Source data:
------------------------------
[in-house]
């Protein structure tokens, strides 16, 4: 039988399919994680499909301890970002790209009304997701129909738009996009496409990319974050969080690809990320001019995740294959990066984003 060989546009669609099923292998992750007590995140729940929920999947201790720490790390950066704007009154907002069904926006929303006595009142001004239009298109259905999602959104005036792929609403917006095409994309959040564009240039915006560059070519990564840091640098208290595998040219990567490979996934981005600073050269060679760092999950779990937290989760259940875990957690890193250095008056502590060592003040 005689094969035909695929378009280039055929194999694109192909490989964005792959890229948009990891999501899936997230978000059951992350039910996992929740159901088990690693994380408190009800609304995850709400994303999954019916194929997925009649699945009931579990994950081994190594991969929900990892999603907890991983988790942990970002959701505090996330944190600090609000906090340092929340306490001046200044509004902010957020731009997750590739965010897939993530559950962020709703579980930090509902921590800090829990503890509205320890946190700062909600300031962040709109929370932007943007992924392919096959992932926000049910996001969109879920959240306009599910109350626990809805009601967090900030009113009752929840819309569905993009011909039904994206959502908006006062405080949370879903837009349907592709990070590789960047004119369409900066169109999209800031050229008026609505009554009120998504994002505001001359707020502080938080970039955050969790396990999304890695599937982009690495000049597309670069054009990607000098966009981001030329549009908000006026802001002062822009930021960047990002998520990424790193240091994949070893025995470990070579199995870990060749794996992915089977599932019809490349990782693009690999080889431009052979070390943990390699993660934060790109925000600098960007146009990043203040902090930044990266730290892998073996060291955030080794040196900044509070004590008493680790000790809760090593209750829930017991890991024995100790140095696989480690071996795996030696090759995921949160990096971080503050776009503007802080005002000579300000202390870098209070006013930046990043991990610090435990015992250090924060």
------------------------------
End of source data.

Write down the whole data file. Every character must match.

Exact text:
[in-house]
């Protein structure tokens, strides 16, 4: 039988399919994680499909301890970002790209009304997701129909738009996009496409990319974050969080690809990320001019995740294959990066984003 060989546009669609099923292998992750007590995140729940929920999947201790720490790390950066704007009154907002069904926006929303006595009142001004239009298109259905999602959104005036792929609403917006095409994309959040564009240039915006560059070519990564840091640098208290595998040219990567490979996934981005600073050269060679760092999950779990937290989760259940875990957690890193250095008056502590060592003040 005689094969035909695929378009280039055929194999694109192909490989964005792959890229948009990891999501899936997230978000059951992350039910996992929740159901088990690693994380408190009800609304995850709400994303999954019916194929997925009649699945009931579990994950081994190594991969929900990892999603907890991983988790942990970002959701505090996330944190600090609000906090340092929340306490001046200044509004902010957020731009997750590739965010897939993530559950962020709703579980930090509902921590800090829990503890509205320890946190700062909600300031962040709109929370932007943007992924392919096959992932926000049910996001969109879920959240306009599910109350626990809805009601967090900030009113009752929840819309569905993009011909039904994206959502908006006062405080949370879903837009349907592709990070590789960047004119369409900066169109999209800031050229008026609505009554009120998504994002505001001359707020502080938080970039955050969790396990999304890695599937982009690495000049597309670069054009990607000098966009981001030329549009908000006026802001002062822009930021960047990002998520990424790193240091994949070893025995470990070579199995870990060749794996992915089977599932019809490349990782693009690999080889431009052979070390943990390699993660934060790109925000600098960007146009990043203040902090930044990266730290892998073996060291955030080794040196900044509070004590008493680790000790809760090593209750829930017991890991024995100790140095696989480690071996795996030696090759995921949160990096971080503050776009503007802080005002000579300000202390870098209070006013930046990043991990610090435990015992250090924060």